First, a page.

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I am writing a function where I can take a string as input, and then find the even number of substrings. The final result is the first longest even length string is returned by the function.

For example:

Input -> It is a pleasant day today

Output -> pleasant

For example:

Input -> It is a day today

Output-> It

(Since there are two sub-strings of the same even length, returning the first longest even length string is enough.)

If there are no such even length strings then, the function should return 00.

import sys


def longestEvenWord(sentence):
    list1 = sentence.split()

    for x in list1[:]:
        # just removing all the odd length words from
        # the list. Then the list will contain only
        # even words
        if (len(x) % 2 != 0):
            list1.remove(x)
    #after removing the odd length numbers, we will have only even and find the
    #longest word and return that.
    return max(list1, key=len)


if __name__ == '__main__':
    result = longestEvenWord(" qqqqqqqqq It is a day today qqqqqqqqq")
    print(result)
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Firstly, "sub-string" is different than "word". I think "word" is more appropriate in this situation. (A substring can contain non-alphabetical characters).

import sys

You never use this. Get rid of it.

list1 = sentence.split()

This assignment is not terribly necessary.

Your algorithm can be simplified considerably. I think this should be left as an exercise, but here are some things you shouldn't have to do in the new algorithm:

  1. Don't make a copy of the list.
  2. Have some sort of best variable and best_count integer that stores the longest even word found and the length of that word.
  3. After looping through the sentnce, return best.

Using this algorithm you only hit each word once instead of going through the even words again as you do in your algorithm.

The PEP8 style guide states that Python functions use snake_case instead of camelCase so: longestEvenWord -> longest_even_word.

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  • \$\begingroup\$ Could Jamal please explain me why the second piece of code is deleted? \$\endgroup\$ – hago Jul 30 '17 at 21:07
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Nice solution. Only one improvement:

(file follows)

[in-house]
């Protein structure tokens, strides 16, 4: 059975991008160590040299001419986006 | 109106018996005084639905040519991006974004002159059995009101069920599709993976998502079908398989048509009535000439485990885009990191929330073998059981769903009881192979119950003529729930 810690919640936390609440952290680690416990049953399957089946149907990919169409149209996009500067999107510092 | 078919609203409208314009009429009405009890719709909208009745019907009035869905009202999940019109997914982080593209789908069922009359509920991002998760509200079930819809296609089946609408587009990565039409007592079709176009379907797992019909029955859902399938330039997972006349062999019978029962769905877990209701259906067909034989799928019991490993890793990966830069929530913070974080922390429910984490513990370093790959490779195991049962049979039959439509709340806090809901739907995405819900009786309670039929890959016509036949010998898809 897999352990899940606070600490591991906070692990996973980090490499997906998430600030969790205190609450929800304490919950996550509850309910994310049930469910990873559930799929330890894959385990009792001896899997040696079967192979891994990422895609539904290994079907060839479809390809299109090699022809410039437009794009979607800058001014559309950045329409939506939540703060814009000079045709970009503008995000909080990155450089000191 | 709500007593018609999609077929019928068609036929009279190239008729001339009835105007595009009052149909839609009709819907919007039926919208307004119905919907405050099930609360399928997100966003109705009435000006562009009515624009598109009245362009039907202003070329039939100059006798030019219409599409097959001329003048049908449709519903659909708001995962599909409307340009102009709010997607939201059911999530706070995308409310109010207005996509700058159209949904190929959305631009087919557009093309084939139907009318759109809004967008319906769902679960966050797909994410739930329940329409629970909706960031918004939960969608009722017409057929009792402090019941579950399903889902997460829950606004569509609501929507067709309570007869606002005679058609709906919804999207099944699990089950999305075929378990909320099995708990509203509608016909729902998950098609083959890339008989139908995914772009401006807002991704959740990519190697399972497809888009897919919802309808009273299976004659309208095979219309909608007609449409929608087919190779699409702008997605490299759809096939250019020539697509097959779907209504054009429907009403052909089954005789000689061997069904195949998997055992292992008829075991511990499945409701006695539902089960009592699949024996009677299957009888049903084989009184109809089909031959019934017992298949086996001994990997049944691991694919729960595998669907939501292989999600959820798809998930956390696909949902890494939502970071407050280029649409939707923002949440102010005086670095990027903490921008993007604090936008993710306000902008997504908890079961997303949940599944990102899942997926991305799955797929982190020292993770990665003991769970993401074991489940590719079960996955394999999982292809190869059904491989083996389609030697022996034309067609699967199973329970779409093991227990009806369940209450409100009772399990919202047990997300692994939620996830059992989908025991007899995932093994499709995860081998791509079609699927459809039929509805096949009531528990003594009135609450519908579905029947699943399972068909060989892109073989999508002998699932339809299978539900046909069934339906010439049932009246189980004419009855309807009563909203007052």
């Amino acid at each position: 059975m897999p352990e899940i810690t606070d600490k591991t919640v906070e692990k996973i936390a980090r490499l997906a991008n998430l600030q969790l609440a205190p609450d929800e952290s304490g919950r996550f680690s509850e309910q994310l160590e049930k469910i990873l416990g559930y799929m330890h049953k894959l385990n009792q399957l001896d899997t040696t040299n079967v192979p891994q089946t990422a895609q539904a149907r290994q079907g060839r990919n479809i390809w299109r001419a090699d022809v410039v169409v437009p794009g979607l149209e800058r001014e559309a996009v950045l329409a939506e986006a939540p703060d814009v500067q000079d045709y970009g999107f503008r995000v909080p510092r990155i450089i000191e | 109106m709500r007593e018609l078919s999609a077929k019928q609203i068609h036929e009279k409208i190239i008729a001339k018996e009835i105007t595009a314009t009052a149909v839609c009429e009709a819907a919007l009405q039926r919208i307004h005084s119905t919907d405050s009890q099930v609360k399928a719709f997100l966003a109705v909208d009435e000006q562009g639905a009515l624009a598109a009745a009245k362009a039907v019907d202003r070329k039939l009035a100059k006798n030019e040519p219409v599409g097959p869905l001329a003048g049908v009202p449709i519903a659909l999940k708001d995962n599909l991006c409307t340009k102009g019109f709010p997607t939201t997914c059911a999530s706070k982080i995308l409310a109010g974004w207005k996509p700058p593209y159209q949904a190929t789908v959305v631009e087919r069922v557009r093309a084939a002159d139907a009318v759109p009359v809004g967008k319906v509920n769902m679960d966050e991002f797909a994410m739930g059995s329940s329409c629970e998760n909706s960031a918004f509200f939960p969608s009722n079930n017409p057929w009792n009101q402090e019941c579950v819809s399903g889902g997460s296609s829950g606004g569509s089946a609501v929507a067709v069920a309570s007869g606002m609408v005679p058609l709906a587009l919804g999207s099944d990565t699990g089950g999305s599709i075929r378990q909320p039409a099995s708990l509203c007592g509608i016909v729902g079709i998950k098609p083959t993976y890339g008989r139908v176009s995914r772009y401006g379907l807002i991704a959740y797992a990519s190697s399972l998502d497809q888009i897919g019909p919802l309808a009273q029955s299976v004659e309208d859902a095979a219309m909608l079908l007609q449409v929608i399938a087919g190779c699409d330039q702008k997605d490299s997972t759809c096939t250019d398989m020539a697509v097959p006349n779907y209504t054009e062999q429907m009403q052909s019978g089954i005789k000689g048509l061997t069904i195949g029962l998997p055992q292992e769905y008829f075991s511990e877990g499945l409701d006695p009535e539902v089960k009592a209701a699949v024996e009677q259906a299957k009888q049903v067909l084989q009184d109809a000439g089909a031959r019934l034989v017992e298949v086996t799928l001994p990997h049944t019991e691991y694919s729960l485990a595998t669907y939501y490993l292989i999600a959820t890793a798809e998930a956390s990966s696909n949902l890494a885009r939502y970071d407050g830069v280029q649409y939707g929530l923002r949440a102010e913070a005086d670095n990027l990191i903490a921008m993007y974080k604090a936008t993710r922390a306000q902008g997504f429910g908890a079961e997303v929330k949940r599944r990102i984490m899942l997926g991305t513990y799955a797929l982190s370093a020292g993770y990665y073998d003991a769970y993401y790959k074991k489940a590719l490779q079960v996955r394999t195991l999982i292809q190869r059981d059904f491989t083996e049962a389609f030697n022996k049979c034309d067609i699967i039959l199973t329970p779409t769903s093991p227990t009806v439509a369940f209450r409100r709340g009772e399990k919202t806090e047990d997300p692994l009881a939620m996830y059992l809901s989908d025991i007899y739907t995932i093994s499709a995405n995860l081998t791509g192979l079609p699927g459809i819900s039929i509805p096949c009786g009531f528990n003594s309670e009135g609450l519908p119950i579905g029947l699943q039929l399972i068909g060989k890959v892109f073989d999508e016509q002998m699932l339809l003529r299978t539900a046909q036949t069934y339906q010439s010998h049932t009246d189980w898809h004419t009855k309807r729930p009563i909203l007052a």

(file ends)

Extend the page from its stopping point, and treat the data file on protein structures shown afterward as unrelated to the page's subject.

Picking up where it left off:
Instead of building a list and then remove items from it

list1 = sentence.split()

for x in list1[:]:
    # just removing all the odd length words from
    # the list. Then the list will contain only
    # even words
    if (len(x) % 2 != 0):
        list1.remove(x)

it is possible to use

list1 = [word for word in sentence.split() if len(word) % 2 == 0 ]
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  • \$\begingroup\$ Hi Marian, I actually did a similar solution but I see that another moderator has deleted it.. \$\endgroup\$ – hago Jul 30 '17 at 21:09
  • \$\begingroup\$ @hago - So he will probably delete the mine, too :-) \$\endgroup\$ – MarianD Jul 30 '17 at 21:13
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If you keep track of the length of the longest item, you can save a call to max()

longest = ""
for word in (w for w in sentence.split(" ") if len(w) % 2 == 0 and len(w) > len(longest)):
    longest = word
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Since you say the input string could be "large", it's probably unwise to try to store the words in a list like this:

list1 = sentence.split()

Instead, read the answers to Is there a generator version of string.split() in Python? and pick one you like. For example, I'd like to be able to handle input from a stream if it's too big to fit in memory, so I chose this one:

import itertools

def iter_split(string, sep=' '):
    groups = itertools.groupby(string, lambda s: s != sep)
    return (''.join(g) for k, g in groups if k)

The odd-length words can be removed by filtering as a generator expression (similar to MarianD's answer, but as a generator expression):

gen = (word for word in iter_split(input) if len(word) % 2 == 0)

The max() function makes a single pass over its iterable input, so needs no change to work with a generator:

return max(gen, key=len)

You could choose to combine the filtering with the max key-function instead:

return max(iter_split(input), lambda s: len(s) if len(s) % 2 == 0 else None)
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